This is why we see such an avid market response to PCE data as it emerges, as the market to some degree can predict the future policy decisions from the Fed which will in turn affect markets.
The Effect of Quantitative Tightening on Inflation
- What is quantitative tightening and how does it affect inflation?
- How long does it take for the effects of quantitative tightening to trickle down and affect metrics like CPI and PCE?
Quantitative Tightening (QT) refers to the process by which central banks shrink the money supply by selling assets onto the market and buying back bonds from the public. This in effect destroys the circulating currency and suppresses demand for assets by overflowing supply. The US Fed has been engaging in QT since the middle of last year.
The last 3 Core PCE data releases show inflation is clearly cooling off, and this should not be surprising when you look at the money supply. Try not to get it confused by thinking it’s the interest rate that moves inflation because it’s not, at best interest rates will distort inflation by affecting the demand for currency. In truth, it is simply the money supply that is the true indicator of currency inflation, and this money supply has shrunk by nearly 1 Trillion in 9 months.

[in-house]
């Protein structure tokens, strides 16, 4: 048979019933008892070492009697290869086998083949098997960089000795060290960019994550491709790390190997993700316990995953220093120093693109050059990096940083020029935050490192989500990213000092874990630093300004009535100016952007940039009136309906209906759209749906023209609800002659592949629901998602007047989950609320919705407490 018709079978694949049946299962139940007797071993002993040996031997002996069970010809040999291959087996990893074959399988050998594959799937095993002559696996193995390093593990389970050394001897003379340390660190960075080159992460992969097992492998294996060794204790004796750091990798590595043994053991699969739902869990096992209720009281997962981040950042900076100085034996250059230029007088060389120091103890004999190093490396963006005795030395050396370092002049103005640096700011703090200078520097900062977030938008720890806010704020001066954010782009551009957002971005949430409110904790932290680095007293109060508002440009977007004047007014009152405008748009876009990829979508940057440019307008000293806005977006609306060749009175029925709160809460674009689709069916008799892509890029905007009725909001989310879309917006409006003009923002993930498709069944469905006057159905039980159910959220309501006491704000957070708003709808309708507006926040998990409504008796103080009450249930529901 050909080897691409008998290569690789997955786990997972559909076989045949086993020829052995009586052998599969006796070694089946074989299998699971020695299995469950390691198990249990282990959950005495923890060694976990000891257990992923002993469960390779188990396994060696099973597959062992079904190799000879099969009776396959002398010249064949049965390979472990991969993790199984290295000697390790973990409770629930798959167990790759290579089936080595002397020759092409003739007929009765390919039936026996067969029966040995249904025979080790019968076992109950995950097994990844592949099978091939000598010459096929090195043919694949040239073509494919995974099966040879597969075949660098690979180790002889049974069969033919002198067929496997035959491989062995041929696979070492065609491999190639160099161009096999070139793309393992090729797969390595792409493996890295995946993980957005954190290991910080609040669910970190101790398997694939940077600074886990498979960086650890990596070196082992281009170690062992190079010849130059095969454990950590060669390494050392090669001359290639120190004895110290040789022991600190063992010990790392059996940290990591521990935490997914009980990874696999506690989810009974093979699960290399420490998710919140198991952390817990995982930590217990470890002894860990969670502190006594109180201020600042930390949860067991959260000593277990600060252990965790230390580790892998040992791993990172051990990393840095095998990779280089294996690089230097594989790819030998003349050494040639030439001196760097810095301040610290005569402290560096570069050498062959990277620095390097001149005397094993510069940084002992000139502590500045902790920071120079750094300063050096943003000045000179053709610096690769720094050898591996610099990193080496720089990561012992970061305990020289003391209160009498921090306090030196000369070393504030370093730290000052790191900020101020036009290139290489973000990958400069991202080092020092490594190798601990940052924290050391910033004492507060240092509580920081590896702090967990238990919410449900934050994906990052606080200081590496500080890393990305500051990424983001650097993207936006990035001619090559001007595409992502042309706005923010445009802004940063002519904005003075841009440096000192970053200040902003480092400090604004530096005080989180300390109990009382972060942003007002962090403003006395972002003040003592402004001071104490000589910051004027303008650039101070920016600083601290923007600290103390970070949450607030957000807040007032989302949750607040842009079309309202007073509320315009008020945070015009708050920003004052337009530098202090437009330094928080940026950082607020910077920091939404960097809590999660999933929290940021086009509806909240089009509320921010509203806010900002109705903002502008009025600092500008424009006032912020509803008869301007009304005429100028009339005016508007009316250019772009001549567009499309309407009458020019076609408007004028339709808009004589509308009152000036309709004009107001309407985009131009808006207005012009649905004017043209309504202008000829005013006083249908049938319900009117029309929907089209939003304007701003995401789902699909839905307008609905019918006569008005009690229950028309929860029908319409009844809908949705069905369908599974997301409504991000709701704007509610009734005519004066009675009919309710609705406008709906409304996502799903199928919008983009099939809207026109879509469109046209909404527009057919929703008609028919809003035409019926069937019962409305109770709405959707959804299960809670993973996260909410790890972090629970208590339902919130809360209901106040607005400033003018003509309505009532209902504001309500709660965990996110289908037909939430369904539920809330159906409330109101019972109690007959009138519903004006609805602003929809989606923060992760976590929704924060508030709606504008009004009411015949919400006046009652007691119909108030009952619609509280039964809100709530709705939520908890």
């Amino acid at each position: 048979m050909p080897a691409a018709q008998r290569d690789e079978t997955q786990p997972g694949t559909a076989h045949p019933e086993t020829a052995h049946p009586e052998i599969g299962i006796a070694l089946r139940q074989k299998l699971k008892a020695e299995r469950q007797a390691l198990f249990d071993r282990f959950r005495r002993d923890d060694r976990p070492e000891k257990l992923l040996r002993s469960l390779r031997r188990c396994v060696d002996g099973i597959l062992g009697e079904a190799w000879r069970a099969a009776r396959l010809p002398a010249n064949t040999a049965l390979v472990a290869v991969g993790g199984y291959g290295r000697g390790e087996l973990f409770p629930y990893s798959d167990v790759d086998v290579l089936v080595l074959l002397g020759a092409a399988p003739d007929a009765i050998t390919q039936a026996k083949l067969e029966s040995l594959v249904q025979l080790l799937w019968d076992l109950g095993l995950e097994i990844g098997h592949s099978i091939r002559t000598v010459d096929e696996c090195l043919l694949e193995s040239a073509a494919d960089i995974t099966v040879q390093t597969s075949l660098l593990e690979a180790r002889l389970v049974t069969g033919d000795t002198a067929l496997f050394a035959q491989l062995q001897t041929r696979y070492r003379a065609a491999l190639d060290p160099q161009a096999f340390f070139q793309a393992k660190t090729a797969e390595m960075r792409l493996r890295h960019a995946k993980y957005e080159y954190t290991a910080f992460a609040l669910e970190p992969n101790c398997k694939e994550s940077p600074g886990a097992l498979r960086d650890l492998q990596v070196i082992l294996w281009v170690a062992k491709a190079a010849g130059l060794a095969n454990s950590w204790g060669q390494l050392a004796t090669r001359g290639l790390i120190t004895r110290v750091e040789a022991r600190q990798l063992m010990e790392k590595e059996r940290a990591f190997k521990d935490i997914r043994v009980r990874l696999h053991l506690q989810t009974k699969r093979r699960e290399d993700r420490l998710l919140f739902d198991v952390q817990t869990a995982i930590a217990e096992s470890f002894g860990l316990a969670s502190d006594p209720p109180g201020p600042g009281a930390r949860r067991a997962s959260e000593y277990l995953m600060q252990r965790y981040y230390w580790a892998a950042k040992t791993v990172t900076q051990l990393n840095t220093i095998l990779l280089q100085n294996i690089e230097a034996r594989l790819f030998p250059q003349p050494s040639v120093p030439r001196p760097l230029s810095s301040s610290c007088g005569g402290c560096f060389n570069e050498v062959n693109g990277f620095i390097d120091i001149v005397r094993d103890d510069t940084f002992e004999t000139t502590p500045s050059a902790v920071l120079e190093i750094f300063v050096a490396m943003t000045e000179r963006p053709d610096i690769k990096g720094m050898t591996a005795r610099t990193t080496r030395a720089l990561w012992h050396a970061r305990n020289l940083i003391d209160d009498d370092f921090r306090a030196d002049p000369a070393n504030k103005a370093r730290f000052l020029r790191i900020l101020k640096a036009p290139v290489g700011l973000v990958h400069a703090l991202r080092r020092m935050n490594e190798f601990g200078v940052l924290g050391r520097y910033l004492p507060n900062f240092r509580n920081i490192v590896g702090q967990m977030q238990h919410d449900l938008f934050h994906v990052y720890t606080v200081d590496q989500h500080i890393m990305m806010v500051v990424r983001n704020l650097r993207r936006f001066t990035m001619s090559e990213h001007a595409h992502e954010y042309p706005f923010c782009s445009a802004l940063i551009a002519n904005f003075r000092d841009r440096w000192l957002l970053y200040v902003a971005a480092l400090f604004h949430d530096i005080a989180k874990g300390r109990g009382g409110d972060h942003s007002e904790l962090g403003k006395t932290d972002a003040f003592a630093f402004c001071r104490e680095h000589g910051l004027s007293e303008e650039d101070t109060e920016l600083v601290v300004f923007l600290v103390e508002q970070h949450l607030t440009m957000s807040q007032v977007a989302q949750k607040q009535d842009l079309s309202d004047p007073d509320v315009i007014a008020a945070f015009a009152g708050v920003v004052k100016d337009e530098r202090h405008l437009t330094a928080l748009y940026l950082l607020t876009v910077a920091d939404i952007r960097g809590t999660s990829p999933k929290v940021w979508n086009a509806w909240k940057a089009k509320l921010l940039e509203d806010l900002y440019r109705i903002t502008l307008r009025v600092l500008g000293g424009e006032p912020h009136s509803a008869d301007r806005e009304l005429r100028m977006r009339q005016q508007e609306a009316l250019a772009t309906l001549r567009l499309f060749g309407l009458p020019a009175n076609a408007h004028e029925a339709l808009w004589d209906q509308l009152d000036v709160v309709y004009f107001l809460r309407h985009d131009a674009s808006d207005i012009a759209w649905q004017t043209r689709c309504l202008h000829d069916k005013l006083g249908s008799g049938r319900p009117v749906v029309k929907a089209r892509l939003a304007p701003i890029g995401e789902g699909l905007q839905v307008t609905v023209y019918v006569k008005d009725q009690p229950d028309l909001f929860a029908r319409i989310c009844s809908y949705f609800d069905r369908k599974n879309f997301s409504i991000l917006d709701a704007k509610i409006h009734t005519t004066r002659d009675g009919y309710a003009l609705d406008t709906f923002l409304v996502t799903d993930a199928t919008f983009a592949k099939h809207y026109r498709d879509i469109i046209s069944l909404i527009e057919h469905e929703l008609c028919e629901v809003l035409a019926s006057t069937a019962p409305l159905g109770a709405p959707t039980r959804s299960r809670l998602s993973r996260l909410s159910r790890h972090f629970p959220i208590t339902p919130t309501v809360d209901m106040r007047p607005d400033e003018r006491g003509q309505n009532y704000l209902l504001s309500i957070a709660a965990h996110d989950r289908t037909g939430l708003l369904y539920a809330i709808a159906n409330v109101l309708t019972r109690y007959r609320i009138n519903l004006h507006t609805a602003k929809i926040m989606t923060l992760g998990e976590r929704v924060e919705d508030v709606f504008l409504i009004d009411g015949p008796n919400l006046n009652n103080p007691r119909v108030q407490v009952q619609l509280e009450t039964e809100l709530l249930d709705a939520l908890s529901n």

What we are witnessing now is the base case of that shrinkage in the money supply and its effect on inflation. It takes about 9-12 months for this effect of quantitative tightening to trickle down and affect metrics like CPI and PCE, this is where we are at now. We can see PCE has been trending down on a month-to-month basis and this trend is likely to continue for the next few months.
The Importance of Trends in Inflation Analysis
- Why is it better to look at the trends in inflation analysis rather than try to forecast to a specific accuracy?
- What is the current trend in PCE and what does it suggest?
With this type of analysis, it is better to look at the trends rather than try to plan a trade around inflation data coming in at 4.4% instead of the predicted 4.5%. The truth is the greater majority of people who are trying to forecast with that type of accuracy are out of their depth and would be better off just watching where inflation is trending to inform their analysis. Additionally, if trading around the announcement, ensure your strategy can withstand high levels of volatility, or risk having your trade swept up by whipsawing price action.
Keeping that information in mind, with inflation heading down we are likely to see a positive market reaction once the dust settles following Friday if the data can keep consistent with its trend. This will signal for the Fed to perform a 25bps hike in May and then pause interest rate hikes for a period, creating a degree of certainty for the near future which markets will likely enjoy. Core PCE will be announced by the US Federal Reserve Friday 10:30 pm AEST.